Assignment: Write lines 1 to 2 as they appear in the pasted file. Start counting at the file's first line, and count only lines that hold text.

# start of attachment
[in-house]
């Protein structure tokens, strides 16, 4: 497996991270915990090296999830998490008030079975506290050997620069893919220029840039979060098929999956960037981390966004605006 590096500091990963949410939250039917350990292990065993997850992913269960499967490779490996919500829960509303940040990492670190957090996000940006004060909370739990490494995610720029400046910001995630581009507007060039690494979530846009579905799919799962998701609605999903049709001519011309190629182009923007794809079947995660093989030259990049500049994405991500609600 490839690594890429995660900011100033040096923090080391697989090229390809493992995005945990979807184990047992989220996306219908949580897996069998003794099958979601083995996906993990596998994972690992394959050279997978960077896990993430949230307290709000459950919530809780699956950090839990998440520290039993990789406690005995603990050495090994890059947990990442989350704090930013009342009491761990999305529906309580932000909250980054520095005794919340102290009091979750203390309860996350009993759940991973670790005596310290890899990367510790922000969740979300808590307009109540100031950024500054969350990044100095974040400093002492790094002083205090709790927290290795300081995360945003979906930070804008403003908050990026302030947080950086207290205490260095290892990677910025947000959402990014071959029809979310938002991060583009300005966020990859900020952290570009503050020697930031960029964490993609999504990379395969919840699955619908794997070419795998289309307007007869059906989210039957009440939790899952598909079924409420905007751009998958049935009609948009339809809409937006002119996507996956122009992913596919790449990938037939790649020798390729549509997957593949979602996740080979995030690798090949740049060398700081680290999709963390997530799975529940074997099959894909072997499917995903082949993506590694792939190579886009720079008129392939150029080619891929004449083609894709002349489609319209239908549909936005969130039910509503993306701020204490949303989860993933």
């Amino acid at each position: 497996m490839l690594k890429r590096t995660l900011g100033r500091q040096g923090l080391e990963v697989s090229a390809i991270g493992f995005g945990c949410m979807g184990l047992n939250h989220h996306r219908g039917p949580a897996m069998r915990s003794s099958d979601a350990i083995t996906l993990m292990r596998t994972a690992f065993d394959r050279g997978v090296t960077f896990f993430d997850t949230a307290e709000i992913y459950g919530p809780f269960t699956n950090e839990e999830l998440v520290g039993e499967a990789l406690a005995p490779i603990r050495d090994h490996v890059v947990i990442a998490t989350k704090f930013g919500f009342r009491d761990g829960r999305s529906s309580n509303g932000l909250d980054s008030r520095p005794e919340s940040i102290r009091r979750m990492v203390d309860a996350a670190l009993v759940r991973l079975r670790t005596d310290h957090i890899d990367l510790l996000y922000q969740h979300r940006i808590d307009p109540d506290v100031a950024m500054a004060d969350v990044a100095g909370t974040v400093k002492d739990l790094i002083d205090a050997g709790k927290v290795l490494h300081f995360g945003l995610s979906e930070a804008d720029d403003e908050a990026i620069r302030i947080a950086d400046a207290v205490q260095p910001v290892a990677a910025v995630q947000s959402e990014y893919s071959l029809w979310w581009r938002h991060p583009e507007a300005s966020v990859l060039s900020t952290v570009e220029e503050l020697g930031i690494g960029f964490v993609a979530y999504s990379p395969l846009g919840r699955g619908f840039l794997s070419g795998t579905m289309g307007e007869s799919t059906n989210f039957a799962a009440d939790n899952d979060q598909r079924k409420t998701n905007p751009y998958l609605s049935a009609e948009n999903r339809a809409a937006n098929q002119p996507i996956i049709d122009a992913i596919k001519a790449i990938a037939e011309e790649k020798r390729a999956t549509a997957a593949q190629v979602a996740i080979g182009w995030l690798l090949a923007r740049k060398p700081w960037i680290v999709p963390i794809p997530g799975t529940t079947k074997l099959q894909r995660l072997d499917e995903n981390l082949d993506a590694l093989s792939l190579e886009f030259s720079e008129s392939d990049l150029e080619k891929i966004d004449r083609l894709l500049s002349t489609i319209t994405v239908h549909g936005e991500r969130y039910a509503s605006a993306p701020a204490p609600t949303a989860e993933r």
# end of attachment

[in-house]
């Protein structure tokens, strides 16, 4: 497996991270915990090296999830998490008030079975506290050997620069893919220029840039979060098929999956960037981390966004605006 590096500091990963949410939250039917350990292990065993997850992913269960499967490779490996919500829960509303940040990492670190957090996000940006004060909370739990490494995610720029400046910001995630581009507007060039690494979530846009579905799919799962998701609605999903049709001519011309190629182009923007794809079947995660093989030259990049500049994405991500609600 490839690594890429995660900011100033040096923090080391697989090229390809493992995005945990979807184990047992989220996306219908949580897996069998003794099958979601083995996906993990596998994972690992394959050279997978960077896990993430949230307290709000459950919530809780699956950090839990998440520290039993990789406690005995603990050495090994890059947990990442989350704090930013009342009491761990999305529906309580932000909250980054520095005794919340102290009091979750203390309860996350009993759940991973670790005596310290890899990367510790922000969740979300808590307009109540100031950024500054969350990044100095974040400093002492790094002083205090709790927290290795300081995360945003979906930070804008403003908050990026302030947080950086207290205490260095290892990677910025947000959402990014071959029809979310938002991060583009300005966020990859900020952290570009503050020697930031960029964490993609999504990379395969919840699955619908794997070419795998289309307007007869059906989210039957009440939790899952598909079924409420905007751009998958049935009609948009339809809409937006002119996507996956122009992913596919790449990938037939790649020798390729549509997957593949979602996740080979995030690798090949740049060398700081680290999709963390997530799975529940074997099959894909072997499917995903082949993506590694792939190579886009720079008129392939150029080619891929004449083609894709002349489609319209239908549909936005969130039910509503993306701020204490949303989860993933």